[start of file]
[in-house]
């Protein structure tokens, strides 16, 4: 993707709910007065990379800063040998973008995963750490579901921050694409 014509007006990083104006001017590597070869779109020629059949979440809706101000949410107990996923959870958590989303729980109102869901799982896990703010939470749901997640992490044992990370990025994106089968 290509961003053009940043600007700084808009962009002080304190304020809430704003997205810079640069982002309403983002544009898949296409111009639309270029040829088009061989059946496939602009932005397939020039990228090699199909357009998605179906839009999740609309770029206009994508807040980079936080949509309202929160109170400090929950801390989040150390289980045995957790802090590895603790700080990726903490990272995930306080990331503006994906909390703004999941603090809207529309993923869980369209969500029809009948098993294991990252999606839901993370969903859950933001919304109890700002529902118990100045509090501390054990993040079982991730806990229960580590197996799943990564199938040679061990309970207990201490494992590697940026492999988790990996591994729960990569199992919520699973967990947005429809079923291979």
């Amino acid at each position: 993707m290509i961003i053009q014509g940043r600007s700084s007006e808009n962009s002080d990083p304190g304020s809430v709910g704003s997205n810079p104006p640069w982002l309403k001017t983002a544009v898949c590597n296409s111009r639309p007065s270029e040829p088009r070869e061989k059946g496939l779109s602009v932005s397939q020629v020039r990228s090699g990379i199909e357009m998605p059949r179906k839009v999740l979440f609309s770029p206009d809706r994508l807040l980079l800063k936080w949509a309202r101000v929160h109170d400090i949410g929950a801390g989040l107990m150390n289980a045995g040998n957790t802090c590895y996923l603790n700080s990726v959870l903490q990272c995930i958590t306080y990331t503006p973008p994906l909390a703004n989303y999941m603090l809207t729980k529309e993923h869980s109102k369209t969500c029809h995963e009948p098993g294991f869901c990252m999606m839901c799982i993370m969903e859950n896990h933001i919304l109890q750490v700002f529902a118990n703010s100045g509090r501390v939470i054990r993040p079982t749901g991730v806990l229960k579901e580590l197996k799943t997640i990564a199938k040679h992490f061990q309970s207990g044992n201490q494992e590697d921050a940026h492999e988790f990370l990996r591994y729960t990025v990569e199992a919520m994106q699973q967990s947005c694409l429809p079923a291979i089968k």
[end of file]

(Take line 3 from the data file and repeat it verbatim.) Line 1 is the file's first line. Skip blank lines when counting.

């Amino acid at each position: 993707m290509i961003i053009q014509g940043r600007s700084s007006e808009n962009s002080d990083p304190g304020s809430v709910g704003s997205n810079p104006p640069w982002l309403k001017t983002a544009v898949c590597n296409s111009r639309p007065s270029e040829p088009r070869e061989k059946g496939l779109s602009v932005s397939q020629v020039r990228s090699g990379i199909e357009m998605p059949r179906k839009v999740l979440f609309s770029p206009d809706r994508l807040l980079l800063k936080w949509a309202r101000v929160h109170d400090i949410g929950a801390g989040l107990m150390n289980a045995g040998n957790t802090c590895y996923l603790n700080s990726v959870l903490q990272c995930i958590t306080y990331t503006p973008p994906l909390a703004n989303y999941m603090l809207t729980k529309e993923h869980s109102k369209t969500c029809h995963e009948p098993g294991f869901c990252m999606m839901c799982i993370m969903e859950n896990h933001i919304l109890q750490v700002f529902a118990n703010s100045g509090r501390v939470i054990r993040p079982t749901g991730v806990l229960k579901e580590l197996k799943t997640i990564a199938k040679h992490f061990q309970s207990g044992n201490q494992e590697d921050a940026h492999e988790f990370l990996r591994y729960t990025v990569e199992a919520m994106q699973q967990s947005c694409l429809p079923a291979i089968k």